Pages of Fear, Hostility, and Exploitation in Steinbeck’s
The Grapes of Wrath.
by James Boo
intercalary chapters in The Grapes of Wrath have nothing to
do with the Joads or other characters of the novel, but help
describe the story in different terms. They are similar to
poems, offering different viewpoints of the migration, and
clarifying parts of the story that the reader might not understand.
An excellent example of this use can be seen in chapter 21,
where an examination of the attitudes of migrant Okies and
the residents of California reveals the changing nature of
land ownership among the changing population of California
and gives greater meaning to the fierce hostility that the
Joads meet in California.The
first section of chapter 21 explores the plight of the Okies,
who are simple people forced to leave their homes when industrial
change complicates their lives. Steinbeck writes, "Their
senses were still sharp to the ridiculousness of the industrial
life. And then suddenly the machines pushed them out and they
swarmed on the highways." This statement relates the
beginning of the novel, with particular emphasis on the death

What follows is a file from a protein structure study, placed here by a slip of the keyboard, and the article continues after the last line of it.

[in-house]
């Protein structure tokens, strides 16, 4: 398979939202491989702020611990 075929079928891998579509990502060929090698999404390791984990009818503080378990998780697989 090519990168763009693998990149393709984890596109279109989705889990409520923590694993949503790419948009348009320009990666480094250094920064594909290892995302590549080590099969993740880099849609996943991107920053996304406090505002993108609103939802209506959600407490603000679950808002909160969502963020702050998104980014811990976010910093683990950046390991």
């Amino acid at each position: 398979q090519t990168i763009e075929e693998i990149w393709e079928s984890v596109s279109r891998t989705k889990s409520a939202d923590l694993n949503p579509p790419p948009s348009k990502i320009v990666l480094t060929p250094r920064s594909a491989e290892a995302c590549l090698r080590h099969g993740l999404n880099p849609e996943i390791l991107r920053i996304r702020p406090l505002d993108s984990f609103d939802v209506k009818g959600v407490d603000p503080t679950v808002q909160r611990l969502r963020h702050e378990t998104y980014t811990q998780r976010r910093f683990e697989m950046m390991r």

of Grampa and Granma. When industrial farming hits the agrarian
midwest, the Joads are forced off their land and driven to
migration, deserting the house in which they have lived for
so long. Before long, Grampa dies of stroke. His life is tied
to the land and cannot keep up with such rapid change, and
when he dies Granma is sure to follow.
"The movement changed them; the highways, the camps along
the road, the fear of hunger and the hunger itself, changed
them. The children without dinner changed them, the endless
moving changed them. They were migrants."
Steinbeck emphasizes the anguish which characterizes change
in the Okies, particularly Jim Casy and Tom Joad, who will
eventually form workers' unions to rebel against landowners
in California. They suffer the anguish of losing their farms
and their homes, of being forced to move endlessly and painfully
in search of work on someone else's land. The anguish caused
by sudden change in land ownership is a major aspect of the
section of chapter 21 offers an explanation of the hostility
that the migrants meet upon arrival in California. Steinbeck
"Men of property were terrified for their property. Men
who had never been hungry saw the eyes of the hungry. Men
who had never wanted anything very much saw the flare of want
in the eyes of the migrants. And the men of the towns and
of the soft suburban country gathered to defend themselves;
and they reassured themselves that they were good and the
invaders bad, as a man must do before he fights."
The mild people of California find in the Okies what they
have yet to experience - fear and desperation. Sensing the
extent to which the migrants are willing to work, the locals
begin to fear for their own jobs, and most importantly, for
their own property. In fearful defense, they attack the Okies
as marauders who mean to destroy both populations through